(Courier-Journal.com) - Sizzling on grills at the Kentucky State Fair, Kentucky Hemp Dawgs will be served as a first-time competitor with commodity beef hot dogs, rib eye sandwiches and hamburgers trucked in from out-of-state.
A dash of hemp oil lends "roasted nut flavor," while a sprinkling of crushed hemp hearts adds bite to the quarter-pound bratwurst to be sold for around $6.
"Some people will assume it tastes like marijuana but there is a major difference," said Webb's Butcher Block manager Trey Webb, who is overseeing production of 2,000 Hemp Dawgs from two Henry County steers at the family business in Paynesville. "It has a nice, roasted nut flavor to it."
The Hemp Dawg represents a breakthrough for Kentucky cattle farmers, whose young steers are shipped out west to be fattened in feed lots. For decades, fair goers have chomped on conventional beef trucked in by Sysco from all over the U.S. to grills manned by 40 workers at Kentucky Cattlemen's food outlets. Hemp contains no THC, the high-inducing compound in marijuana.
Hemp added to locally-produced meats shatters a barrier for a little-understood crop local farmers hope proves lucrative enough to secure a future for small, family-owned farms.
This week, farmer David Neville got help from U.S. Rep. Thomas Massie's office to navigate U.S. Dept. of Agriculture guidelines for USDA inspectors' approval required to process hemp hearts and hemp oil into new meat products.
"Marijuana is not a permitted ingredient," in foods approved by the Food & Drug Administration, the USDA told Massie's office in an email. "Hemp oil and hemp seeds may be used ... for the purpose of flavoring in meat and poultry products without any additional approval."
Massie's a beef farmer and longtime advocate for crops Kentucky farmers can raise profitably to replace lost revenue from tobacco subsidies. He authored an amendment to the current farm bill allowing hemp to be grown and marketed for research purposes.
“As a producer of grass-fed beef, I am familiar with the difficulties small producers face when marketing directly to consumers,” said Rep. Massie, who owns 50 head of cattle and whose 4th Congressional District stretches across northern Kentucky from Shelby County to Ashland.
“Despite consumers’ desire to know where their food comes from, federal inspection requirements make it difficult for them to purchase food from local farmers they know and trust," Massie added. "These onerous federal rules also make it more difficult for small farms and ranches to succeed financially. It is time to open our markets to small farms and producers and give consumers the freedom to choose.”
As a result of Massie's help, the USDA's Food Safety Inspection Service gave the green light on the Kentucky Hemp Dawg Wednesday. By Thursday, Henry County cattle farmer David Neville cooked up hemp dogs for fair officials to taste. He left with an order for 2,000 brats from Maxine Bracken, a beef restaurateur at the Kentucky State Fair since since 1986.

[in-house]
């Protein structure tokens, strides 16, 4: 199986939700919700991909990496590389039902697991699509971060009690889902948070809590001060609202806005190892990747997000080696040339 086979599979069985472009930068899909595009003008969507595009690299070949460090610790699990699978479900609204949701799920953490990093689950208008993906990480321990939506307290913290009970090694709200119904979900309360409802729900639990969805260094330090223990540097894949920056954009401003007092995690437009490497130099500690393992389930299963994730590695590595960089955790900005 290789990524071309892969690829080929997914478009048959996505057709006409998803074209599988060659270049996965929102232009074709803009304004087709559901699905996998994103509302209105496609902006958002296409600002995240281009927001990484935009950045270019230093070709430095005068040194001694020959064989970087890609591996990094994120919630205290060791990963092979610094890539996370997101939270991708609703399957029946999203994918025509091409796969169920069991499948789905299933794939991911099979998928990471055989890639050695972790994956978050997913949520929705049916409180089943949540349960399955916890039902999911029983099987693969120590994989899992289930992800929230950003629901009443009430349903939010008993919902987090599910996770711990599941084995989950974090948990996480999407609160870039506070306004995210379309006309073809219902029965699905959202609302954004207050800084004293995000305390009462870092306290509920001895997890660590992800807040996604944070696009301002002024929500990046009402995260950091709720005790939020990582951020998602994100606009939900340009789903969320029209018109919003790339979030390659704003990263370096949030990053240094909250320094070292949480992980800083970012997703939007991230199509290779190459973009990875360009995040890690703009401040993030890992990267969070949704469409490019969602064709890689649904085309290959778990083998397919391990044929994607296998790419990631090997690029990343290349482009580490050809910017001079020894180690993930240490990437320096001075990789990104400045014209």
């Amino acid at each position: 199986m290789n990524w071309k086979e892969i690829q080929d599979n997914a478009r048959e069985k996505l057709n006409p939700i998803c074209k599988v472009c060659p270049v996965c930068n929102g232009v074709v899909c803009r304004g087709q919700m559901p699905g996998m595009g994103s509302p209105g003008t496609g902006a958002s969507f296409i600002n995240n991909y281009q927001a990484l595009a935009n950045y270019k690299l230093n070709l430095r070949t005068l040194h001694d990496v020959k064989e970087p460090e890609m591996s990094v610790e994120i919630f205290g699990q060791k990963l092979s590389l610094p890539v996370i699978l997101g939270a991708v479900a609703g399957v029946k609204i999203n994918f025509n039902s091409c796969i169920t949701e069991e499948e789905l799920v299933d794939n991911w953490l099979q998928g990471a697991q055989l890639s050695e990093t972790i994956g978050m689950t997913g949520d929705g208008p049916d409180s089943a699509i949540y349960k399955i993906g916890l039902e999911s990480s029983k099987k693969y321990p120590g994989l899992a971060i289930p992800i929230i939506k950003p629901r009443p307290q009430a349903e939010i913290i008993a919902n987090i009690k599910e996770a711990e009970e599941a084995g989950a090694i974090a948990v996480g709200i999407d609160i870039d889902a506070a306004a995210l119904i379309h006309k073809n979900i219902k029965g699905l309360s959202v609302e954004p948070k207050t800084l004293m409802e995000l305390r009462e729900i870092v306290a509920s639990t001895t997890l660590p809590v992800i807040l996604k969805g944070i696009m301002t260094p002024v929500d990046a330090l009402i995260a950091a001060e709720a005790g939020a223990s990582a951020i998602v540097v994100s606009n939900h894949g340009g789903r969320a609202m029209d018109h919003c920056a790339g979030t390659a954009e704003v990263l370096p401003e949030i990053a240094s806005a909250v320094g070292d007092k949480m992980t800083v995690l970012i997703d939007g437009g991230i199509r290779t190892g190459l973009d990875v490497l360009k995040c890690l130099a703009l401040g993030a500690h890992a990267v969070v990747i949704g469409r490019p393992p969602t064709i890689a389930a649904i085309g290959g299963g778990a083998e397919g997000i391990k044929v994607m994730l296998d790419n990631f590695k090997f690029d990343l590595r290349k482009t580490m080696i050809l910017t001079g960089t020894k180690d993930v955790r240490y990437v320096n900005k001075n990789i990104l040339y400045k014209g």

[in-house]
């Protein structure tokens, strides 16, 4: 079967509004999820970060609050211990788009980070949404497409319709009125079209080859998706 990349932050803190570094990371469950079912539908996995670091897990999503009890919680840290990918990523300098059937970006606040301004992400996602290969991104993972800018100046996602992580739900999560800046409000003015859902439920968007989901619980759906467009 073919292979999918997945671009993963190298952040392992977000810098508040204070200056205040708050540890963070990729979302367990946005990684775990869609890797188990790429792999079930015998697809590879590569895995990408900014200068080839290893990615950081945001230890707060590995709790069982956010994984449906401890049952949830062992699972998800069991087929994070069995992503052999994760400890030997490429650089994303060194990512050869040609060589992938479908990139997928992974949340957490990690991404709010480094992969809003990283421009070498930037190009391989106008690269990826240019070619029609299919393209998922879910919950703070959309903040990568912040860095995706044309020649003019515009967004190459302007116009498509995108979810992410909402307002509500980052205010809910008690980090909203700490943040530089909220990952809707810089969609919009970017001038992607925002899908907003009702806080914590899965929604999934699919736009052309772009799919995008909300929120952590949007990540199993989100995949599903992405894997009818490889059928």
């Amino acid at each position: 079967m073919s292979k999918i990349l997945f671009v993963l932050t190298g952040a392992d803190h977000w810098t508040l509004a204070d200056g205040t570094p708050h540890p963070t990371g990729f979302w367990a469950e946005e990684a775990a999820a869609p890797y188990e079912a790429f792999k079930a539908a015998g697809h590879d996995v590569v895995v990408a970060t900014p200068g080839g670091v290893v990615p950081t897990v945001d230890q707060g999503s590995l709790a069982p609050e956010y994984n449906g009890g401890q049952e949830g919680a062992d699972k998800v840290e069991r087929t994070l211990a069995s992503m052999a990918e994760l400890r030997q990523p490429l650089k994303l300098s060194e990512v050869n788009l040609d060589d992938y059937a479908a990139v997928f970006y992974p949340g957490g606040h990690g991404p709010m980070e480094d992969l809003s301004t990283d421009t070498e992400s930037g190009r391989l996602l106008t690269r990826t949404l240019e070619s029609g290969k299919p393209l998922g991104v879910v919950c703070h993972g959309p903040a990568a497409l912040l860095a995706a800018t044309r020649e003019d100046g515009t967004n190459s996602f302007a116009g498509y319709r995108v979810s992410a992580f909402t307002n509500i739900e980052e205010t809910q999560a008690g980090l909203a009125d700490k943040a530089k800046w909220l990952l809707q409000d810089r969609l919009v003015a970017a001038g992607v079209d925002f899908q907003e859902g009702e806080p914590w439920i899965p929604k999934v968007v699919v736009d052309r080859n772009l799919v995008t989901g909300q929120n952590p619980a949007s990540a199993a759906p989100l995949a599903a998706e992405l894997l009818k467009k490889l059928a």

The hemp dogs "are really good," Bracken said. "It's a lot like a Polish sausage. We'll probably serve it with sauerkraut or peppers and onions."
"I'm not going to crow but I will say there was a bunch of people that said it will take months to get this done," Neville said. "I've been dead driven to get a Hemp Dawg into the state fair."
Hemp Dawgs join Kentucky Cattlemen's other menu offerings, including $5 commodity hot dogs and five-ounce rib eye sandwiches from Sysco to sell for around $8 or $9 at the fair August 18 through 28, Bracken said. Inspired by the local beef Hemp Dawg, Bracken said she's also in talks to procure Kentucky-grown hamburger meat from Homestead Heritage Meats, a farm based in Springfield.
Sysco's commodity beef patties retail for 86 cents apiece, she said while the Kentucky hamburger runs $1.16 for each four-ounce patty.
Hemp oil derived from Kentucky-grown hemp comes from Victory Hemp Foods, based in Campbellsburg. Since the crop is so new in Kentucky, hemp hearts have yet to be harvested here on research crops overseen by that company, owner Chad Rosen said. To fine tune the taste, Neville will test his Kentucky beef hot dogs Saturday with hemp on top incorporated into green tomato relish at the Henry County Harvest Showcase prepared by Falls City Smokers, Neville said.
In its 17th year, the July 30 agricultural festival showcases locally-grown foods, country ham, crafts and tractor display. Besides hot dogs, the harvest festival features pulled pork from a hog raised in Henry County. The event is free at the Henry County Fairgrounds, Highway 421, in New Castle from 8 a.m. to 3 p.m.
"It's really hard to put your marketing hat on while you're fixing fences, cutting hay and making sure the calves are OK," Neville said of his investment of $5,000 in the form of two of his Capstone Farms steers in Hemp Dawg production. "I'm just a farmer sticking his neck out and hoping the public is ready."
Jere Downs can be reached at (502) 582-4669, @JereDowns on Twitter and Jere Downs on Facebook.